Katarina Johnson-Thompson holding small dog


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We take a look at how a combination of talent, training and perseverance makes her a top athlete…

Estimated Reading Time: 4 minutes

Katarina Johnson-Thompson is celebrating her second heptathalon gold medal in the World Athletic Championships. We take a look at how a combination of talent, training and perseverance makes her a top athlete.

Katarina is a Liverpool Football Club fan.

In fact if she wasn’t a world class athlete in heptathalon, she might have been a lioness. She spent a lot of time on football fields in Liverpool until she tried the high jump at a school sports day. This is one of her strongest disciplines today and her natural talent was revealed when, untrained, she broke the school high jump record. She found herself being welcomed to Liverpool Harriers Athletics Club, where from the age of 10 they began to nurture her talent. 

Kat was born in the Woolton suburb of Liverpool on 9 January 1993. She grew up with her mother in Halewood where she attended St Mark’s Catholic Primary School. She then moved back to Woolton, where she attended St Julie’s Catholic High School before going on to study sports science at Liverpool John Moores University.

At 15 she began training as an athlete on the National Lottery World Class Performance Program and won her first gold medal in the heptathalon at the 2009 World Youth Championships in Brixen, Italy. Kat is not only outstanding at high jump she is also a talented long jumper. In 2012 she won a World Junior gold medal in the long jump in Barcelona before her Olympic debut at the London 2012 Olympics. She also holds the British indoor pentathlon record and won gold the 2018 World Indoor Championships. She also took gold in the 2015 and 2019 European Indoor Championships.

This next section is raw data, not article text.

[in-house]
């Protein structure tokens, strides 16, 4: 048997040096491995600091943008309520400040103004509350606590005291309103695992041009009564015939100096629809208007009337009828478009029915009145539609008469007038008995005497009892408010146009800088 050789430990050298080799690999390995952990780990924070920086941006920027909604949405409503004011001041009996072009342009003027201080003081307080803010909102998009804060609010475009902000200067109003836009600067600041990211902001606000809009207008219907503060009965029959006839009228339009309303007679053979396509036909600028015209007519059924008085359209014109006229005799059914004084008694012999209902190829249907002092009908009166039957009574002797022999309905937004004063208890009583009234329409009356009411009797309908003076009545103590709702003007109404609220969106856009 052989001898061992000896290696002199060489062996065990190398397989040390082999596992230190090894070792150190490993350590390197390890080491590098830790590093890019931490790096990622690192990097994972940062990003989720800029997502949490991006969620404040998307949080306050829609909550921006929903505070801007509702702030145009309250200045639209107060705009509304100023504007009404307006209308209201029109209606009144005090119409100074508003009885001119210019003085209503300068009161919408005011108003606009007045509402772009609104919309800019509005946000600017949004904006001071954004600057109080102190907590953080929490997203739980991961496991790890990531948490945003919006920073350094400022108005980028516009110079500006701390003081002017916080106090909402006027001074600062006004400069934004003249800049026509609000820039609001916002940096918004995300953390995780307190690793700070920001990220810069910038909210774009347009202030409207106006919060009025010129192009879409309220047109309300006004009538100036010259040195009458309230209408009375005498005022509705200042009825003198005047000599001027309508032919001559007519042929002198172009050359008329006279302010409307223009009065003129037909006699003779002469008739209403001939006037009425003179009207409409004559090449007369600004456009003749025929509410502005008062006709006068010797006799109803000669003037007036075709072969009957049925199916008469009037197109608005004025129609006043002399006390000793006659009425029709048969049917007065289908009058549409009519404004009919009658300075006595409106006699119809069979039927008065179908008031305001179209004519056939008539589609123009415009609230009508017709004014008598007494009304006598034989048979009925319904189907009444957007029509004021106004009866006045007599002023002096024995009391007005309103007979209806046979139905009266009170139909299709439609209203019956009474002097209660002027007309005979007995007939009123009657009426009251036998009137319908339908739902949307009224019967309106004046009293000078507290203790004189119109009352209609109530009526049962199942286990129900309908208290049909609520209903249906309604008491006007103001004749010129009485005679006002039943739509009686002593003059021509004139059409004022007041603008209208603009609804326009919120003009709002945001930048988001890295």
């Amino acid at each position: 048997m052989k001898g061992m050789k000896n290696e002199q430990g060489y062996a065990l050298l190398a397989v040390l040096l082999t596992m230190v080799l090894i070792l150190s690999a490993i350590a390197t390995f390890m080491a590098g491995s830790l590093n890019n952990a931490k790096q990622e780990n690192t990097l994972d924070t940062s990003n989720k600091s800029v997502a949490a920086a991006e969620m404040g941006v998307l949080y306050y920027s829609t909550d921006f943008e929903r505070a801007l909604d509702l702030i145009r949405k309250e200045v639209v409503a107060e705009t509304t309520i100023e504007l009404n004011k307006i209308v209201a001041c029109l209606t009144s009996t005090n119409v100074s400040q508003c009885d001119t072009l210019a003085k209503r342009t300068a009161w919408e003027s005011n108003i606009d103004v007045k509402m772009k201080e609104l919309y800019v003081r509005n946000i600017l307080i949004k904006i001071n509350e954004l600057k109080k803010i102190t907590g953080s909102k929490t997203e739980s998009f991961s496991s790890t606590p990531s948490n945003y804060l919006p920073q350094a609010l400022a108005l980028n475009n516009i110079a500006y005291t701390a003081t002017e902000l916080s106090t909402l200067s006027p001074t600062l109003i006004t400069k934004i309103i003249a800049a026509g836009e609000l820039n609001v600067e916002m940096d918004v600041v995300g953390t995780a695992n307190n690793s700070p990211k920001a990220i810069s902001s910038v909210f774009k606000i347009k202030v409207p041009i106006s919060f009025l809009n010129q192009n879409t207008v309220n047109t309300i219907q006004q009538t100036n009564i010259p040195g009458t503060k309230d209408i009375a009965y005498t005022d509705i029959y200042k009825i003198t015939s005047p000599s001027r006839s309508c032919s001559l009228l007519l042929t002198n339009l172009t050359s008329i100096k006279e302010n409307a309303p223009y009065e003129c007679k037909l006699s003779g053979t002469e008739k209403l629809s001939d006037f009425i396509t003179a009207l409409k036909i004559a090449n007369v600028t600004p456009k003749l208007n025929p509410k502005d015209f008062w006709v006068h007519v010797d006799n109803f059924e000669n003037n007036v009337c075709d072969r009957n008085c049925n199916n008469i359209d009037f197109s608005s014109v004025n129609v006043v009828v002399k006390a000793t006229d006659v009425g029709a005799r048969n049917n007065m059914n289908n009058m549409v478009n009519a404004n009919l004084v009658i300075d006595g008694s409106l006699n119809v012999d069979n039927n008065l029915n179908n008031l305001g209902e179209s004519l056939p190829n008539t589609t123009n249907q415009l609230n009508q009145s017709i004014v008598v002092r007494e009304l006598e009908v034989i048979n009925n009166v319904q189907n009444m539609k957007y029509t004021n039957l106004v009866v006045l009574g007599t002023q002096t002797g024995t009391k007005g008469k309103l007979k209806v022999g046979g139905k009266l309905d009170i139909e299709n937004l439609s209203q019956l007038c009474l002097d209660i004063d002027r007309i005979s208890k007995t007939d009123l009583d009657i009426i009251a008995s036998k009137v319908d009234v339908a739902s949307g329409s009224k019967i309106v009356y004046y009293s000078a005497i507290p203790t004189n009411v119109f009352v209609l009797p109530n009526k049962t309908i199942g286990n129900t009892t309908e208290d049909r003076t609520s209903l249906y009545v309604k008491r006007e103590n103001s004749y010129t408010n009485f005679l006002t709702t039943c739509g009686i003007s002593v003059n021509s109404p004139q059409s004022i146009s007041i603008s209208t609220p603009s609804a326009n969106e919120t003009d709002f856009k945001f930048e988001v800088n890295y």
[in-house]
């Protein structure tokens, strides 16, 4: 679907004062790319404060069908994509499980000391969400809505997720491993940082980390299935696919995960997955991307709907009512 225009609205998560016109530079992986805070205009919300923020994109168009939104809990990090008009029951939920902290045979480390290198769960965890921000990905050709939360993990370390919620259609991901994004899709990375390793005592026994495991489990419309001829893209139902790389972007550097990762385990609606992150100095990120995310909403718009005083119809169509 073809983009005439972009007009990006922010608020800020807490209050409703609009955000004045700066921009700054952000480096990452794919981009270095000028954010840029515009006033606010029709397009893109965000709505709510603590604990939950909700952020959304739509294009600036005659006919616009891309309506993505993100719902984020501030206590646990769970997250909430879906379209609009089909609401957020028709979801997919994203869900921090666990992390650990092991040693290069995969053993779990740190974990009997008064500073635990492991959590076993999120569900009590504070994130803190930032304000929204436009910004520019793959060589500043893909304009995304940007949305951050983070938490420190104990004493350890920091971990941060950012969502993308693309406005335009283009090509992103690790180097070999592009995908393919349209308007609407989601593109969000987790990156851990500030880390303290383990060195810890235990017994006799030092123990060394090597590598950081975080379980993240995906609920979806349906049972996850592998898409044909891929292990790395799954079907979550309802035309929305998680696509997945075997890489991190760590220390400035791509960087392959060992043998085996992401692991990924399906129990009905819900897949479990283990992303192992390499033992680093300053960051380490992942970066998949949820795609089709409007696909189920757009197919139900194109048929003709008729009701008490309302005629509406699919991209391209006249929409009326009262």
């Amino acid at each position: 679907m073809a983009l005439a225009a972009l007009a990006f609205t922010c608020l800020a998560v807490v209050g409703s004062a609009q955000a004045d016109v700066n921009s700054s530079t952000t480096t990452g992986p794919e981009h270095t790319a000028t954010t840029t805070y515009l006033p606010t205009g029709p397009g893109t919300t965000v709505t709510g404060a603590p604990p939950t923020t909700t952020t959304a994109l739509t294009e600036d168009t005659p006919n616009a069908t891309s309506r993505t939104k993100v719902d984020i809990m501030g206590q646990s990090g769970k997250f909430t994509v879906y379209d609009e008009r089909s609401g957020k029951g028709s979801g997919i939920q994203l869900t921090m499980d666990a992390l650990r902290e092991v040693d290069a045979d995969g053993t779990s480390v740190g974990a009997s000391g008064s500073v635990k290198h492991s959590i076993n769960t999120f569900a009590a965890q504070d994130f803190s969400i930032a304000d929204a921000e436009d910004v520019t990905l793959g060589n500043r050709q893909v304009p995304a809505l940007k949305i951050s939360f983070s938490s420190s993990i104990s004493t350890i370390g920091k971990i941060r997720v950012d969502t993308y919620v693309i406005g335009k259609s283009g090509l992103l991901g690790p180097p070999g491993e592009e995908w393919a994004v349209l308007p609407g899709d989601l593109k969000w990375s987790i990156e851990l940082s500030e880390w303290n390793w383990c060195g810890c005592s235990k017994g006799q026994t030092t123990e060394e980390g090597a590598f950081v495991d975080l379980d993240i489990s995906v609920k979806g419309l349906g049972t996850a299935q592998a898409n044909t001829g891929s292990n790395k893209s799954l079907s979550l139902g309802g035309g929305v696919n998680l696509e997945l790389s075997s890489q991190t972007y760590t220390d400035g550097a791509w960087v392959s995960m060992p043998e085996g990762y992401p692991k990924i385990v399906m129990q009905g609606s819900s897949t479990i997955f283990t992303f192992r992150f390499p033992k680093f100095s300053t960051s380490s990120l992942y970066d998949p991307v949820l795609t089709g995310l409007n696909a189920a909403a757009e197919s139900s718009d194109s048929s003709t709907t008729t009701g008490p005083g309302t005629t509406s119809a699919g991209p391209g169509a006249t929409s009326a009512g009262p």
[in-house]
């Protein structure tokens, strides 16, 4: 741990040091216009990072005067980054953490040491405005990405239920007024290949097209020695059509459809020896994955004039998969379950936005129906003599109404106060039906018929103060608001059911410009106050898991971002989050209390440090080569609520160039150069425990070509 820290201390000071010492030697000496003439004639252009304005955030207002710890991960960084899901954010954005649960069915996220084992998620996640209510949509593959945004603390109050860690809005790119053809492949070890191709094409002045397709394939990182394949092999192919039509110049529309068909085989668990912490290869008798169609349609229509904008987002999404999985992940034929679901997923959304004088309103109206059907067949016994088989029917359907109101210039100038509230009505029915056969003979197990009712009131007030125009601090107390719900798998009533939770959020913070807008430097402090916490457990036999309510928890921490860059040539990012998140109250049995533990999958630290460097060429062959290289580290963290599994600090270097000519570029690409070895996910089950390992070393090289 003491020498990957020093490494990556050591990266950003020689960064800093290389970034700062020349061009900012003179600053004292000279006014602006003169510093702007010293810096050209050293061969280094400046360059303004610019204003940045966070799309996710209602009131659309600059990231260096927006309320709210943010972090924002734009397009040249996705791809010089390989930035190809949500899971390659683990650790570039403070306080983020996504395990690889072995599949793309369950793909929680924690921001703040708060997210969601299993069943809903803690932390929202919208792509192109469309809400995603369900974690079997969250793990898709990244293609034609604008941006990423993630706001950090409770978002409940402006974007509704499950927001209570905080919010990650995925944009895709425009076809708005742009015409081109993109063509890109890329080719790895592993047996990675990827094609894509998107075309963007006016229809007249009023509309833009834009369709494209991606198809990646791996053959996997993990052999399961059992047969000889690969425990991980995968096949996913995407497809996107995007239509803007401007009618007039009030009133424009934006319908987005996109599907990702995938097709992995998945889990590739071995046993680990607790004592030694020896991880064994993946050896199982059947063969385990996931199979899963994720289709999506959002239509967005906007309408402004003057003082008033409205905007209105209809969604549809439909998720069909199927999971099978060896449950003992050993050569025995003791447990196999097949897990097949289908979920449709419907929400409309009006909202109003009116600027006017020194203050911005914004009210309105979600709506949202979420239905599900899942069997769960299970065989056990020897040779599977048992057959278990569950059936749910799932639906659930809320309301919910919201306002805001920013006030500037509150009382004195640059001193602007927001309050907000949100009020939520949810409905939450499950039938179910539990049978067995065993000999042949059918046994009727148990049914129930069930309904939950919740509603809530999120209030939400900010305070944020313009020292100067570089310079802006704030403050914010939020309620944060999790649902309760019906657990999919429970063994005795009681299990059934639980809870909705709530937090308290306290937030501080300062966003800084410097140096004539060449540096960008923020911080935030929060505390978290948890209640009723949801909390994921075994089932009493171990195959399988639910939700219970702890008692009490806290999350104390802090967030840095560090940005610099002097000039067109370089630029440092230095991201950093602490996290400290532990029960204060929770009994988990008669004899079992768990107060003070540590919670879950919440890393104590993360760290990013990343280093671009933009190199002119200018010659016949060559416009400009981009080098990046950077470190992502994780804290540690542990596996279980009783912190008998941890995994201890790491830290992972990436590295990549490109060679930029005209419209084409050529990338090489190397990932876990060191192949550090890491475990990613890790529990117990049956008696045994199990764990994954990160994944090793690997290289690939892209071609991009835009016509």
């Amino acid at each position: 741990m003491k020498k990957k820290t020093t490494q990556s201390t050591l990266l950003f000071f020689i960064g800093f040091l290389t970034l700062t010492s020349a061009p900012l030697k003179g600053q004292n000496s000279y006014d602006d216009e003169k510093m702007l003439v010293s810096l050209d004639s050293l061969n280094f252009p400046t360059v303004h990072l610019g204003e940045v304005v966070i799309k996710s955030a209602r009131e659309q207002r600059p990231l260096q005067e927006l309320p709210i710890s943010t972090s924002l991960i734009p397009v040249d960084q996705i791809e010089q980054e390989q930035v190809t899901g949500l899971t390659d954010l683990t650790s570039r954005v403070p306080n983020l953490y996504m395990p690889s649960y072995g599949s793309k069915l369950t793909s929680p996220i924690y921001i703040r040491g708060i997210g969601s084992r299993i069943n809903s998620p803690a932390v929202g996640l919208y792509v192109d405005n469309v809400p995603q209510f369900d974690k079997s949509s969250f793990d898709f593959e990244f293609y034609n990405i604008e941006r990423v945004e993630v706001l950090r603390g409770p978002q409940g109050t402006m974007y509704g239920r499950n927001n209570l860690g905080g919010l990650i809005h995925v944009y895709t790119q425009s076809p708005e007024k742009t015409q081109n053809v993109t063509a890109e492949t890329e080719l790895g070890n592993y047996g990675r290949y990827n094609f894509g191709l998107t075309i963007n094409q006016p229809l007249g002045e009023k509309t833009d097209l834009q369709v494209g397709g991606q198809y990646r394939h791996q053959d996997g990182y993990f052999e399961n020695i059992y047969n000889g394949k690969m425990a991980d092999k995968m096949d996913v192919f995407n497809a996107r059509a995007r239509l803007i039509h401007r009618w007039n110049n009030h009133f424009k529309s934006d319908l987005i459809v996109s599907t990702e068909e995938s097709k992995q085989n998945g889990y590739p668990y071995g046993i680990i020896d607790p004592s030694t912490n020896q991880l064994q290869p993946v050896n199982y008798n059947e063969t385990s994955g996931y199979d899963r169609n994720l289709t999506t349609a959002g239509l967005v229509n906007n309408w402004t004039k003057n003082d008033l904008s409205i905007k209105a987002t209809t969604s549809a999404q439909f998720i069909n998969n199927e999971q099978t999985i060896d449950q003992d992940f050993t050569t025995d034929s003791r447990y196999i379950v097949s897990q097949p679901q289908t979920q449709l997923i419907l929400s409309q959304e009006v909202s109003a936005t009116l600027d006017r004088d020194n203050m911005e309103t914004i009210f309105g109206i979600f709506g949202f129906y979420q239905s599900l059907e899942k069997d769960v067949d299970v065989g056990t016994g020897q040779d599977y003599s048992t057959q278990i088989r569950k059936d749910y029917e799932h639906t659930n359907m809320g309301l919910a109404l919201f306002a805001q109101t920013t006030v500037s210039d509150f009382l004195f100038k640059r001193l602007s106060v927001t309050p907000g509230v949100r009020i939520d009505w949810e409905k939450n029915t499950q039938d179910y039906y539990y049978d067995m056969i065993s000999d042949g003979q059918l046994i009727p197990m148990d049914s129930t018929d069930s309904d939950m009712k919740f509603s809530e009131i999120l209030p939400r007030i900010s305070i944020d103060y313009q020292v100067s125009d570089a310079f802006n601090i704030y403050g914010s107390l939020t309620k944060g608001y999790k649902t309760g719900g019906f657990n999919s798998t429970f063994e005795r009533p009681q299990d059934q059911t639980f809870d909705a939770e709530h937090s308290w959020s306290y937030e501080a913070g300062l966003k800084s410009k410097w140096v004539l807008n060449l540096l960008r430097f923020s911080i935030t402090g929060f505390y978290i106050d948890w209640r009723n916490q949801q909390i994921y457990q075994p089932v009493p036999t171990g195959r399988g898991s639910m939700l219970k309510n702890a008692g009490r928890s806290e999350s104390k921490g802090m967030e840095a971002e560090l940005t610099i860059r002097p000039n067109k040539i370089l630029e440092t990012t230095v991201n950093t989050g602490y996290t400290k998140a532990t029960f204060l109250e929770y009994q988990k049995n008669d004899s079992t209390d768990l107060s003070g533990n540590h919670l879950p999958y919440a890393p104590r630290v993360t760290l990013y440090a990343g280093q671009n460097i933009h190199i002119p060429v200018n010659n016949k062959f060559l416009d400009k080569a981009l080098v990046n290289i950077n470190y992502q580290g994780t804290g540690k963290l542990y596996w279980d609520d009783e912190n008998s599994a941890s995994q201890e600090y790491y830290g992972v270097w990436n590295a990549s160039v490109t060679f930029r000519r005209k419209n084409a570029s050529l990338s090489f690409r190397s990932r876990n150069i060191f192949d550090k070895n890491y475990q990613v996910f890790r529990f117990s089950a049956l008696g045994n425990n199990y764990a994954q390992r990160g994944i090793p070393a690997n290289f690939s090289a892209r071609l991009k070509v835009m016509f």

Kat is no stranger to heptathalon world championship gold medals.

She won her first in 2019 in Goha, Qatar. In achieving this she had 4 personal bests and set a British record. However, since then she has been plagued with injury. A ruptured Achilles, followed by a torn calf muscle ended her Olympic hopes in Tokyo and needed surgery. Last year her performance at the World Championships in Eugene, Oregan, found her in eight place.  “This time last year coming away from Eugene, it was such a horrible feeling to be in the competition but not competing for the medals,” she admitted.

What defines winners is the ability to work hard to a strategy, have confidence in your ability and to be highly persistent. Kat rehabbed her way back from injury in the first half of 2021 to make it to the Olympic start line, only to suffer yet another injury during the heptathlon 200m in Tokyo to take her out of action yet again. She considered quitting after tearing her calf at the Tokyo Olympics.

However, now based between Loughborough and Liverpool, working with her coach, Aston Moore, she is seeing the results of her commitment and dedication paying off. Like all great champions she is driven and her second World Championship gold medal has been the culmination of months of hard work. “One of the thoughts I’ve had has been ‘don’t go out like last year’. I’m building again and just proving to myself that I can do it,” reveals Kat.

So what does she think about taking a second World Championship gold?  

“I can’t believe it, it’s been a dream of mine and I’ve been thinking about it for months and months. I’m just so happy, it’s a dream come true to do it again,” Kat says. “This wasn’t a high-scoring heptathlon, but it was competitive. You’ve got to take advantage of the opportunities that are presented to you. All I’ve ever wanted is a chance at gold.” When asked about the last 800m event, Kat’s commitment shines through, “It’s so easy to run when there is something on the line and that was the easiest run I’ve ever done. I’m so happy I could execute and come away with a win. No-one else could see the vision other than me and my team. I’ve committed to the vision, I‘ve committed to trying again, I’ve committed to getting my heart broken again and this time I didn’t. It’s all come good.”

The next twelve months will be an exciting time for Kat. Her gold will help continue to build confidence and belief as she prepares for 2024’s Olympics in Paris.